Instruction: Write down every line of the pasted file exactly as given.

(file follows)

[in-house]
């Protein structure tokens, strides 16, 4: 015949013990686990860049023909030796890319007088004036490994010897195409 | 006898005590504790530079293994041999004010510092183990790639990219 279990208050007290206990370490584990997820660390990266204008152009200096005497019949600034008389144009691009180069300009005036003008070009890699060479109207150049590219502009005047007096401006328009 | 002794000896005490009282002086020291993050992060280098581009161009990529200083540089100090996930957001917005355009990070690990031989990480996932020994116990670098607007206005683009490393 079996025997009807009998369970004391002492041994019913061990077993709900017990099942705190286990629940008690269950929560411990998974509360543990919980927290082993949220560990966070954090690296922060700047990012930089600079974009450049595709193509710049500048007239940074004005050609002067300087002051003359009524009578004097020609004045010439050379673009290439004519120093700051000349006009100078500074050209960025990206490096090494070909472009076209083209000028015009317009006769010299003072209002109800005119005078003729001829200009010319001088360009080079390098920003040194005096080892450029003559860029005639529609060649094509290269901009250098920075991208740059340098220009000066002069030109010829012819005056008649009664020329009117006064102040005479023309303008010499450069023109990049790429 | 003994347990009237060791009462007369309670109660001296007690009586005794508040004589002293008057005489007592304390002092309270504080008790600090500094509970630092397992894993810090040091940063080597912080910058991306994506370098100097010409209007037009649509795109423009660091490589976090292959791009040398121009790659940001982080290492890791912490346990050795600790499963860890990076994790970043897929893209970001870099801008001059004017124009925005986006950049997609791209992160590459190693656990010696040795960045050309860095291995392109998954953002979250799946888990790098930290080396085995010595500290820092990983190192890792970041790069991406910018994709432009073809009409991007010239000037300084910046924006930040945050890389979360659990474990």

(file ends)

[in-house]
């Protein structure tokens, strides 16, 4: 015949013990686990860049023909030796890319007088004036490994010897195409 | 006898005590504790530079293994041999004010510092183990790639990219 279990208050007290206990370490584990997820660390990266204008152009200096005497019949600034008389144009691009180069300009005036003008070009890699060479109207150049590219502009005047007096401006328009 | 002794000896005490009282002086020291993050992060280098581009161009990529200083540089100090996930957001917005355009990070690990031989990480996932020994116990670098607007206005683009490393 079996025997009807009998369970004391002492041994019913061990077993709900017990099942705190286990629940008690269950929560411990998974509360543990919980927290082993949220560990966070954090690296922060700047990012930089600079974009450049595709193509710049500048007239940074004005050609002067300087002051003359009524009578004097020609004045010439050379673009290439004519120093700051000349006009100078500074050209960025990206490096090494070909472009076209083209000028015009317009006769010299003072209002109800005119005078003729001829200009010319001088360009080079390098920003040194005096080892450029003559860029005639529609060649094509290269901009250098920075991208740059340098220009000066002069030109010829012819005056008649009664020329009117006064102040005479023309303008010499450069023109990049790429 | 003994347990009237060791009462007369309670109660001296007690009586005794508040004589002293008057005489007592304390002092309270504080008790600090500094509970630092397992894993810090040091940063080597912080910058991306994506370098100097010409209007037009649509795109423009660091490589976090292959791009040398121009790659940001982080290492890791912490346990050795600790499963860890990076994790970043897929893209970001870099801008001059004017124009925005986006950049997609791209992160590459190693656990010696040795960045050309860095291995392109998954953002979250799946888990790098930290080396085995010595500290820092990983190192890792970041790069991406910018994709432009073809009409991007010239000037300084910046924006930040945050890389979360659990474990």